Here at HA, where the motto is “politics as unusual,” we take pride in doing things a little differently, so this primary election season, rather than joining the parade of candidate endorsements, we’ve decided to march to the beat of different drummer and publish our list of unendorsements. (And when I say “we”, of course I mean “me.”)
While I think I know who I’m voting for in all the races, the choice sometimes involves splitting hairs, but there’s little question of whom I’m not voting for. So here is a list of candidates near the top of the ballot for whom I definitely won’t be filling in the box… HA’s first annual Candidate Unendorsements:
KING COUNTY EXECUTIVE
Thank God for Susan Hutchison. Had this race merely been a battle between the four D’s—all of whom I like, and all of whom are qualified, if in different ways—my unendorsement might have come down to something petty and personal like temperament or height or legislative voting record, but Hutchison is what we call a bright-line distinction. Unqualified, out of touch and arrogantly unopen about her stance on nearly every issue, Hutchison is the clear unchoice in this field of otherwise experienced, if unexciting public servants.
I suppose I could unendorse James Donaldson for his bizarrely inept campaign (and his ineptly bizarre campaign manager), or maybe Jan Drago for her uninspiring calls to bring old blood into the mayor’s office. And of course, it’s awfully tempting to unendorse Mike McGinn, if only to provoke his inch-wide/mile-deep base into a passionate, bike-crazed fury. But something just sticks in my craw about T-Mobile exec Joe Mallahan, a man whose candidacy would be taken only slight more seriously than Norman Sigler’s, if not for the $200,000 he sank into his own campaign. I understand he’s a nice guy and a successful businessman, but I’m not all that sure how that has anything to do with being mayor. And listening to Mallahan on the trail, apparently neither is he.
SEATTLE CITY ATTORNEY
It’s one of those low profile races folks tend not to pay much attention to, and quite frankly, neither had I, despite challenger Pete Holmes’ earnest outreach. But when incumbent Tom Carr started publicly challenging Holmes’ legal qualifications for office, weeks after the deadline for filing a legal challenge had passed, he earned both my ire and my uncoveted unendorsement. Pushing a homegrown version of the birther controversy, Carr insists that Holmes six years providing legal council to the OPA Review Board doesn’t actually count as practicing law, which, assuming he believes what he says, either makes him a crappy lawyer for missing the deadline to file a challenge, or a crappy lawyer for not understanding the law. Or, he doesn’t actually believe what says. You get the point.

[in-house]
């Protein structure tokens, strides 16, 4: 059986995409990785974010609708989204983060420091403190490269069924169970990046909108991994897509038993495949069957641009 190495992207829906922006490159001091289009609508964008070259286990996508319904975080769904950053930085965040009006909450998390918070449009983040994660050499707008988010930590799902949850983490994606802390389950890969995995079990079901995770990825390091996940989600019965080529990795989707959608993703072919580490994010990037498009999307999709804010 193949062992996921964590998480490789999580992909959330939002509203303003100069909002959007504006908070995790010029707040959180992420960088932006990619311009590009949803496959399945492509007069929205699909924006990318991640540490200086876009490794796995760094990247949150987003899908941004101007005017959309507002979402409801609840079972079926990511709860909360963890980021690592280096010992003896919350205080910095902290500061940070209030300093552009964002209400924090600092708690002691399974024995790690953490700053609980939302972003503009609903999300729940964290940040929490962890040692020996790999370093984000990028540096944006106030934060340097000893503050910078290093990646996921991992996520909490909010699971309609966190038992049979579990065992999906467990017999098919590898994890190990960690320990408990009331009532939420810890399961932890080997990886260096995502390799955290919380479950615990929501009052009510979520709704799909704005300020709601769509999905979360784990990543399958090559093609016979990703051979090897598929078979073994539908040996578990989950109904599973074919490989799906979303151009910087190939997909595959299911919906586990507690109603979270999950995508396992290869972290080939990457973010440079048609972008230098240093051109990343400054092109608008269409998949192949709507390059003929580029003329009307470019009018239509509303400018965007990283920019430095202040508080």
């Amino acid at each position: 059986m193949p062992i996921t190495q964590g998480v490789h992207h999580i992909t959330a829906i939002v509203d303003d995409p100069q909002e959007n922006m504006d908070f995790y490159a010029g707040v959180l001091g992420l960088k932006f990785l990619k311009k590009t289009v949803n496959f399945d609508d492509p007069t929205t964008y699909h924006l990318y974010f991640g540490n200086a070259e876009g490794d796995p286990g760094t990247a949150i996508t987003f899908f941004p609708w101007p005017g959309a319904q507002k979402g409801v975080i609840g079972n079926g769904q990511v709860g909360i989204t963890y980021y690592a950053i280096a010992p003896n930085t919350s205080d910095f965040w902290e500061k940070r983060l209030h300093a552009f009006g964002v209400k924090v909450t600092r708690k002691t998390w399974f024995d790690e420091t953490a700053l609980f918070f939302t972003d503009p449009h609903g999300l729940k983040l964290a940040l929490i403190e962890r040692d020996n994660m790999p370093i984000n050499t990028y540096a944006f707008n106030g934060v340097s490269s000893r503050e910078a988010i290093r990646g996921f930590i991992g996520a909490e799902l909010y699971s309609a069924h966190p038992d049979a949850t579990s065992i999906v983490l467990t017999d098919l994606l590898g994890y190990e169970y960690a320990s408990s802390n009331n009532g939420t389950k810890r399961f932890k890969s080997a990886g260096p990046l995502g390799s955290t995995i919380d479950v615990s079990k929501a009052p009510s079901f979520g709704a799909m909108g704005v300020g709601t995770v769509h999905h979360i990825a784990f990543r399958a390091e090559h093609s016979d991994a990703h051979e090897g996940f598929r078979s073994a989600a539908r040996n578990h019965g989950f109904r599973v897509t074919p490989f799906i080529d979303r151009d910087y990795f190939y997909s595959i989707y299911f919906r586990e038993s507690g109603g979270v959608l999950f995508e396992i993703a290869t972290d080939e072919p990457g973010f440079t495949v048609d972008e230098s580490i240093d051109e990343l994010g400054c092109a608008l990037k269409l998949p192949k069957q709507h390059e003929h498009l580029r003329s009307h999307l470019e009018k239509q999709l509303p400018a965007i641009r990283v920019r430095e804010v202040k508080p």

REFERENDUM 1 – PLASTIC BAG FEE
Honestly, I’ve always been a little conflicted about the bag fee. On the one hand there’s plenty of environmental justification for limiting the use (and thus waste) of plastic bags, and this is exactly the kind of issue on which Seattle is able to provide national leadership. On the other hand, I reuse my bags, particularly the paper ones, which, double-bagged and lined with newsprint have become an integral part of my efforts to comply with Seattle’s strict food waste recycling mandates. (I just dump the whole, compostable bag into my yard/food waste bin. No clean up, no mess.) But in a display of political douchebaggery, the plastic bag industry has dumped $1.3 million into a cynical, astroturfed “No” campaign, more than earning my unendorsement, and a big, fat “Yes” vote. Hmm. Maybe next year we should put a douchebag fee on the ballot… that’ll really cost the American Chemical Council some money.
Coming up, the Seattle City Council unendorsements… that is, assuming I ever get around to it.